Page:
Merger of Hewlett-Packard and Compaq highlights ebbing of computer revolution.
More than anything else, this week's merger of technology giants Hewlett-Packard and Compaq symbolizes that - for now, at least - the personal-computer revolution is over.
Almost since its inception, the desktop-computer industry has grown at a phenomenal pace, fueled by tides of new technology that induced users to buy new PCs every few years. Now, for the first time in 15 years, worldwide sales are falling.
With a dearth of new programs that beg for more computing power, many people are content to stick with the machines they have. Moreover, digital cameras and palm pilots are focusing consumers on accessories that fit in purses and coat pockets, not on a desktop.
To many experts, this merely represents a maturing of the industry, as boom years give way to more moderate demand. To others, though, the layoffs and mergers suggest more than a natural downturn. They are a signal that - without innovation - the companies that are the soul of the New Economy may be in for continued hard times.
PC makers "were so tied into everyone buying a machine every two years that they forgot to provide a reason for people to buy them," says Rob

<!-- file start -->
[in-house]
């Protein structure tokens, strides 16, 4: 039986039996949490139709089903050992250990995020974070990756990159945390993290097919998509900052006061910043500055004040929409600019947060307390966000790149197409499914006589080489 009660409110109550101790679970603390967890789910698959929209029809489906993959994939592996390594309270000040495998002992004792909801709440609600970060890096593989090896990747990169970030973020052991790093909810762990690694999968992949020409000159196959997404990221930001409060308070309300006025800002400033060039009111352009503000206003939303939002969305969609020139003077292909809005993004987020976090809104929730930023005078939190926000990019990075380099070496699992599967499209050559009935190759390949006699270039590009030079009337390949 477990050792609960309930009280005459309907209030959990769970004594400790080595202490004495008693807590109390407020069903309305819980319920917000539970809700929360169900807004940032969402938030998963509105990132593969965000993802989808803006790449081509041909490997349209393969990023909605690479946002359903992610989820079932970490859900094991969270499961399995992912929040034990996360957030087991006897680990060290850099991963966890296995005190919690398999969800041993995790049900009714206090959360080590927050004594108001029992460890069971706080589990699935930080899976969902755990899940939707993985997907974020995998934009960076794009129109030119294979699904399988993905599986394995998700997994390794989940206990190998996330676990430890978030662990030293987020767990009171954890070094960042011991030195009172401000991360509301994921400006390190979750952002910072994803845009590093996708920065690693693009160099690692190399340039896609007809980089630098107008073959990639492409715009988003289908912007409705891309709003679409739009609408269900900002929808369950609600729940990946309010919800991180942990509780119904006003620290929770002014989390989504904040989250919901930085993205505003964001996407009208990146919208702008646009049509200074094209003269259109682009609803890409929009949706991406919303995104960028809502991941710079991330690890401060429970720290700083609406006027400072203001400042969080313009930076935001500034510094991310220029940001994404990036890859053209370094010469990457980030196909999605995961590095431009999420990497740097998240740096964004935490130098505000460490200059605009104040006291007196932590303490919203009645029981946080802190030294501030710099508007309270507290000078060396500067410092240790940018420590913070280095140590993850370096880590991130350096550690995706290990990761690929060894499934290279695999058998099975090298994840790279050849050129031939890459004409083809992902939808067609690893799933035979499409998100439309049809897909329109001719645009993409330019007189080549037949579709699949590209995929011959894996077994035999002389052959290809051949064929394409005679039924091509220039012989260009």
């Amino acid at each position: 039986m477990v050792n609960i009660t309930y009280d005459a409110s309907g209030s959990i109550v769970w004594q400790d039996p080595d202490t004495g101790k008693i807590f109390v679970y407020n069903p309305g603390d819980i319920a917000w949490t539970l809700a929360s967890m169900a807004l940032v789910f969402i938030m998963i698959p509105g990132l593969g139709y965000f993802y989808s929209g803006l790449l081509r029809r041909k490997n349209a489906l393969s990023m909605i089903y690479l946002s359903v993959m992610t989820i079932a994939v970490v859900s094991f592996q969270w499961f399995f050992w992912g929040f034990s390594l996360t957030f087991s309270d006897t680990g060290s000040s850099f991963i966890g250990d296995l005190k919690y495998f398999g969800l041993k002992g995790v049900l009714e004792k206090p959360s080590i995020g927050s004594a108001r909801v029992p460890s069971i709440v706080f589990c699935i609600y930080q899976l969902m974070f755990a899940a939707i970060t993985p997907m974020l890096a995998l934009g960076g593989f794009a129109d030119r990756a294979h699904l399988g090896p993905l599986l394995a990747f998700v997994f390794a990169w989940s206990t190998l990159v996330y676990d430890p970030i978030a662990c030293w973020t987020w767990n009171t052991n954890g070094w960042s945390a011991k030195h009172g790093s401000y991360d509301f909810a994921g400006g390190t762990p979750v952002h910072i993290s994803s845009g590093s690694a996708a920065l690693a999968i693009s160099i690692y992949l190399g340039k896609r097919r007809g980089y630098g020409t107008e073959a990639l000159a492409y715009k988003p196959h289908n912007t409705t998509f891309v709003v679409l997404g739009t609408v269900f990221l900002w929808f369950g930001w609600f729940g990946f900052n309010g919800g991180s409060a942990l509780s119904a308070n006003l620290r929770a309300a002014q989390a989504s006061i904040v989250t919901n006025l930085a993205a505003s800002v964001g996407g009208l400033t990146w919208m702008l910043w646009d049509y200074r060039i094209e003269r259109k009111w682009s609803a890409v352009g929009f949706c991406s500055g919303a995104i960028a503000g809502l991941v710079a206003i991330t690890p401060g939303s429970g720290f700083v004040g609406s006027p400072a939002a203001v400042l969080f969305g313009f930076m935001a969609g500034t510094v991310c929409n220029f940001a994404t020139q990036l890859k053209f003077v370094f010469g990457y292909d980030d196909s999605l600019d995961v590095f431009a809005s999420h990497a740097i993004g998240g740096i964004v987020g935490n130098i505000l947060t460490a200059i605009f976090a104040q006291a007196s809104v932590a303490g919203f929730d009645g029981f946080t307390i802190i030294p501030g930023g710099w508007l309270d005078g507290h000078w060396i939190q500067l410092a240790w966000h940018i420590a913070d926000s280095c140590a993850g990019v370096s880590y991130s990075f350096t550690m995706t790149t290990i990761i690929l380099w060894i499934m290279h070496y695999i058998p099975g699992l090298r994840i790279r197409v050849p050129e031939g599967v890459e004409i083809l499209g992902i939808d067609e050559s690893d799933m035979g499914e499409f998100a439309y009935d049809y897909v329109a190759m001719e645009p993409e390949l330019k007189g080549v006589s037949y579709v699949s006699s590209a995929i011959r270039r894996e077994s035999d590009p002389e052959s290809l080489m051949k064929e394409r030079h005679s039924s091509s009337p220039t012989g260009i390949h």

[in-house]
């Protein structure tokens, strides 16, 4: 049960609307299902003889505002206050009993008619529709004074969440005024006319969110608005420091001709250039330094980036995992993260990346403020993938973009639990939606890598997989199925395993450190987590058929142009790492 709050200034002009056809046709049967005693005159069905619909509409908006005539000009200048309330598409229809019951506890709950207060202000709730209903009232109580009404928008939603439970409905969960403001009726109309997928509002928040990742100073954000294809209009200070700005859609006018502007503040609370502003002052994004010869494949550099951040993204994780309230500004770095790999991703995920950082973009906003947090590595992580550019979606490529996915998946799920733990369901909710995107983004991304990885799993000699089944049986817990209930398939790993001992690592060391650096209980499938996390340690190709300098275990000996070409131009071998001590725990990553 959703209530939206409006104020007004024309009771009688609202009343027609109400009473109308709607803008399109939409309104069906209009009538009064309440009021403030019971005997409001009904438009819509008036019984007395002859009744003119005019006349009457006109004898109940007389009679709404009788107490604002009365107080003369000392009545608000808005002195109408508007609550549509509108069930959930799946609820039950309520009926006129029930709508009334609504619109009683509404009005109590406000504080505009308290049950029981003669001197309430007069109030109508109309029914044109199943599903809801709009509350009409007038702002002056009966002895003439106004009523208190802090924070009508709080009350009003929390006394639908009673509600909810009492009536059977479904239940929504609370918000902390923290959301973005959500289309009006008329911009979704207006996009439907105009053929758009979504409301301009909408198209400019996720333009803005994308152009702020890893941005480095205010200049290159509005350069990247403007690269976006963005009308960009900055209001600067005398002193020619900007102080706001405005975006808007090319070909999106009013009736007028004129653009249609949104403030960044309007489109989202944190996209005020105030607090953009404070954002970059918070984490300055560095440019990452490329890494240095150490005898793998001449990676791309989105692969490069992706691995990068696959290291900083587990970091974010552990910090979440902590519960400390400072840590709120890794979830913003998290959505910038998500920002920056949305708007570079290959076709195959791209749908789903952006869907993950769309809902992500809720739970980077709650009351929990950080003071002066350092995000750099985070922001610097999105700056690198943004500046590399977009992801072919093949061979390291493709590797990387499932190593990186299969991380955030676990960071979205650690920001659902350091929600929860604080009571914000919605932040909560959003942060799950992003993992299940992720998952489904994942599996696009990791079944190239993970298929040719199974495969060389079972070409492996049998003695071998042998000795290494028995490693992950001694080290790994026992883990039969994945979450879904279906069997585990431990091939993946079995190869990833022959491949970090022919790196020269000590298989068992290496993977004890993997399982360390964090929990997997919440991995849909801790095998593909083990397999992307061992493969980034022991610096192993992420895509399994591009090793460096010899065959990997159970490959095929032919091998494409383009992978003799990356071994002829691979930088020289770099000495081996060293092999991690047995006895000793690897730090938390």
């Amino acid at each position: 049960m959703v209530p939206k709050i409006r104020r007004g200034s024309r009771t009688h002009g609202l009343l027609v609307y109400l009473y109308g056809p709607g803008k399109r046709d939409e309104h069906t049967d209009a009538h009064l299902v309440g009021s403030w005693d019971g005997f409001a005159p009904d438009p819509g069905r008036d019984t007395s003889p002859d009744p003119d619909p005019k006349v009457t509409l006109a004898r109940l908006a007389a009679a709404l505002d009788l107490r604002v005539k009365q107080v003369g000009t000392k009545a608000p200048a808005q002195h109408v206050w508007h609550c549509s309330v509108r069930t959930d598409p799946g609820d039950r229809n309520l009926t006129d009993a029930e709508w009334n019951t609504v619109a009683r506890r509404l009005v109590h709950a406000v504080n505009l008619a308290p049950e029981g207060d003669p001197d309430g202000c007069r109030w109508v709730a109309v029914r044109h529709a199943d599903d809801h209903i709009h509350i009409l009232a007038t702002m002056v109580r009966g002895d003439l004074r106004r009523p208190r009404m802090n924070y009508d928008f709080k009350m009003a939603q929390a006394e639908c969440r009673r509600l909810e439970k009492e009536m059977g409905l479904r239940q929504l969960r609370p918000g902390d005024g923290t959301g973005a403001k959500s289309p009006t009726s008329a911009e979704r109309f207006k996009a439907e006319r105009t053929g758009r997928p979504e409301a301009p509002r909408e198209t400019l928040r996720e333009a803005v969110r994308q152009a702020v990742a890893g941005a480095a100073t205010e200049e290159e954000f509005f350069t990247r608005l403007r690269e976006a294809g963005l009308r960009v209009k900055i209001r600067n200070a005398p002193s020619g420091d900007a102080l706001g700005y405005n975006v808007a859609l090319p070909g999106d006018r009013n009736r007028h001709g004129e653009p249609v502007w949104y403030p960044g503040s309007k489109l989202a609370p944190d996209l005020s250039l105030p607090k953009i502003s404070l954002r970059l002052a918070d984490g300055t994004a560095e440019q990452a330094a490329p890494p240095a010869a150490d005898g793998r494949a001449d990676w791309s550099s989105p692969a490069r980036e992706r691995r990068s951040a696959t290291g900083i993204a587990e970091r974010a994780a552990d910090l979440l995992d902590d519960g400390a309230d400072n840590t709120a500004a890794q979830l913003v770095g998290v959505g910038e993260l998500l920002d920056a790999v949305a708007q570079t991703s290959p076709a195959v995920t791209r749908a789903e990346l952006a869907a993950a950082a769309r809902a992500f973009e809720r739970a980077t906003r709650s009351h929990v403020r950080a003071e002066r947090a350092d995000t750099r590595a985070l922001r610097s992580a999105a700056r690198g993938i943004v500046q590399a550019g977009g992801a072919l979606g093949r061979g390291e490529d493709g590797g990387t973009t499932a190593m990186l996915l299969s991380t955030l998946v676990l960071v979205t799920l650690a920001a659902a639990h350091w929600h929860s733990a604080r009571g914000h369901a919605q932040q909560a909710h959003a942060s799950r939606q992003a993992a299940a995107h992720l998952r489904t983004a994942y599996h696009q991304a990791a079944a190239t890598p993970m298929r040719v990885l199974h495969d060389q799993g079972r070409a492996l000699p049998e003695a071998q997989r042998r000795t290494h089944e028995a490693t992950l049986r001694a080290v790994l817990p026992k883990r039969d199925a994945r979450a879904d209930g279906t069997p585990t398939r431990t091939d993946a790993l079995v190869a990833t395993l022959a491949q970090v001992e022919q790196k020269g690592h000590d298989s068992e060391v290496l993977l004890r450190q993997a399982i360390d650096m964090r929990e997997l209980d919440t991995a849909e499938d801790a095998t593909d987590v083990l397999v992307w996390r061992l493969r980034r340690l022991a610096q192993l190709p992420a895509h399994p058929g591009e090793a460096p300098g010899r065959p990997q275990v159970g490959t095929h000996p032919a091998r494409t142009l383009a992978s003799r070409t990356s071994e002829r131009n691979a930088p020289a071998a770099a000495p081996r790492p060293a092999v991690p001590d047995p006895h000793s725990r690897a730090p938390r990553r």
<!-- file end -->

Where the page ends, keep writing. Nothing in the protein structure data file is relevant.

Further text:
Enderle, an analyst at Giga Information Group in Santa Clara, Calif. "There's nothing to build up the value of purchasing a new computer."
This shift in the market has been coming for several years. When Dell Computers took the lead in computer sales in the late 1990s - putting its emphasis on low prices instead of technical innovation - others followed suit, beginning a price war. As the profit margins have sunk, companies such as IBM got out of the PC market altogether, and the ones that remained have had trouble.
Compaq lost $155 million on its PC sales last quarter, while Hewlett-Packard lost $150 million. Even Dell says revenues are falling and has announced layoffs.
To some degree, the slower sales are a symptom of the slowing global economy. Yet Americans' changing view of what role computers play in their lives might also be having an effect. No longer are they desktop toys, intriguing in their own right. More and more, they are being seen simply as tools - like TVs or refrigerators.
"The way that the computer has developed is that it's really just a high-tech telephone [for transmitting information]," says Jim Koch, director of the Center for Science, Technology, and Society at Santa Clara University. "It's just like saying, 'I'm not going to upgrade my telephone, because it meets all my needs.' "